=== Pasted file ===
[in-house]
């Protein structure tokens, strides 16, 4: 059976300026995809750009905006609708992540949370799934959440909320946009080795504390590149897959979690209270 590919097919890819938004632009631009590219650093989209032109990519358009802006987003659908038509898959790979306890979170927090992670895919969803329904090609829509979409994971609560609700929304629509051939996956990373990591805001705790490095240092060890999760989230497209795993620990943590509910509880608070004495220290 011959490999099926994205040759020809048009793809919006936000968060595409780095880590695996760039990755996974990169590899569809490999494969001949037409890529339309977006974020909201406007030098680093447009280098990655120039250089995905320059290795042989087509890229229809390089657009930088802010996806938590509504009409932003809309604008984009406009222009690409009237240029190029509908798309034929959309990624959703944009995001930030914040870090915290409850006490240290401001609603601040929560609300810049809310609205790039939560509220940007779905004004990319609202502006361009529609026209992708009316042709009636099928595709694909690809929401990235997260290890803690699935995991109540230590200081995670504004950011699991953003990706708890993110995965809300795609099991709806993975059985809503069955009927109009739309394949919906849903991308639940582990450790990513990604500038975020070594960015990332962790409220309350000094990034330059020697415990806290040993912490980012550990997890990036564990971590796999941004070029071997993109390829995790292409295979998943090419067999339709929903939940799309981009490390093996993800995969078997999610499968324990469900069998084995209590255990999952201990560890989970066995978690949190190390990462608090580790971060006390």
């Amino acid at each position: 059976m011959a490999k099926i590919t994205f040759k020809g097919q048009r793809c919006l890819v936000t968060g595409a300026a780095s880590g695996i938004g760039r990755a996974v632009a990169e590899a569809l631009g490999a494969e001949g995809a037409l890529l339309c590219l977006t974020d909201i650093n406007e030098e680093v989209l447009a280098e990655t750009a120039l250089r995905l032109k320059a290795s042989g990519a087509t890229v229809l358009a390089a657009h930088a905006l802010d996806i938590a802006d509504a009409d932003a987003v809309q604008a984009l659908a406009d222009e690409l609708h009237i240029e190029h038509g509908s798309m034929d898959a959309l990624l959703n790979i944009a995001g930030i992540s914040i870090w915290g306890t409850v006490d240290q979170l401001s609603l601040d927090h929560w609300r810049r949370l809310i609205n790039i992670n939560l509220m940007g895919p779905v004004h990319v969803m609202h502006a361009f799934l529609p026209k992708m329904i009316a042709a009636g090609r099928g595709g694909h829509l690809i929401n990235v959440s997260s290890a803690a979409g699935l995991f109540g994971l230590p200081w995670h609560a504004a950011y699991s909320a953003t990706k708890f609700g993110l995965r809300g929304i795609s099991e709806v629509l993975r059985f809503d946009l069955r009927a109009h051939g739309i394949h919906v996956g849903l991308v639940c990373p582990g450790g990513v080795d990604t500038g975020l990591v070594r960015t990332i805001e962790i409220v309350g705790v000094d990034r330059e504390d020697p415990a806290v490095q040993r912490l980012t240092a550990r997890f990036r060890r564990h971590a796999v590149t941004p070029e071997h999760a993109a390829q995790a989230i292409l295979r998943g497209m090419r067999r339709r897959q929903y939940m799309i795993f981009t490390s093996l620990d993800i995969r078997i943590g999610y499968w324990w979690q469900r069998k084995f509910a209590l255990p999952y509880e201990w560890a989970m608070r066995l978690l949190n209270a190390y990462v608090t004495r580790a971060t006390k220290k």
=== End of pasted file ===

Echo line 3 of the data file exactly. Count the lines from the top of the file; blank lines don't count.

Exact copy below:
């Amino acid at each position: 059976m011959a490999k099926i590919t994205f040759k020809g097919q048009r793809c919006l890819v936000t968060g595409a300026a780095s880590g695996i938004g760039r990755a996974v632009a990169e590899a569809l631009g490999a494969e001949g995809a037409l890529l339309c590219l977006t974020d909201i650093n406007e030098e680093v989209l447009a280098e990655t750009a120039l250089r995905l032109k320059a290795s042989g990519a087509t890229v229809l358009a390089a657009h930088a905006l802010d996806i938590a802006d509504a009409d932003a987003v809309q604008a984009l659908a406009d222009e690409l609708h009237i240029e190029h038509g509908s798309m034929d898959a959309l990624l959703n790979i944009a995001g930030i992540s914040i870090w915290g306890t409850v006490d240290q979170l401001s609603l601040d927090h929560w609300r810049r949370l809310i609205n790039i992670n939560l509220m940007g895919p779905v004004h990319v969803m609202h502006a361009f799934l529609p026209k992708m329904i009316a042709a009636g090609r099928g595709g694909h829509l690809i929401n990235v959440s997260s290890a803690a979409g699935l995991f109540g994971l230590p200081w995670h609560a504004a950011y699991s909320a953003t990706k708890f609700g993110l995965r809300g929304i795609s099991e709806v629509l993975r059985f809503d946009l069955r009927a109009h051939g739309i394949h919906v996956g849903l991308v639940c990373p582990g450790g990513v080795d990604t500038g975020l990591v070594r960015t990332i805001e962790i409220v309350g705790v000094d990034r330059e504390d020697p415990a806290v490095q040993r912490l980012t240092a550990r997890f990036r060890r564990h971590a796999v590149t941004p070029e071997h999760a993109a390829q995790a989230i292409l295979r998943g497209m090419r067999r339709r897959q929903y939940m799309i795993f981009t490390s093996l620990d993800i995969r078997i943590g999610y499968w324990w979690q469900r069998k084995f509910a209590l255990p999952y509880e201990w560890a989970m608070r066995l978690l949190n209270a190390y990462v608090t004495r580790a971060t006390k220290k």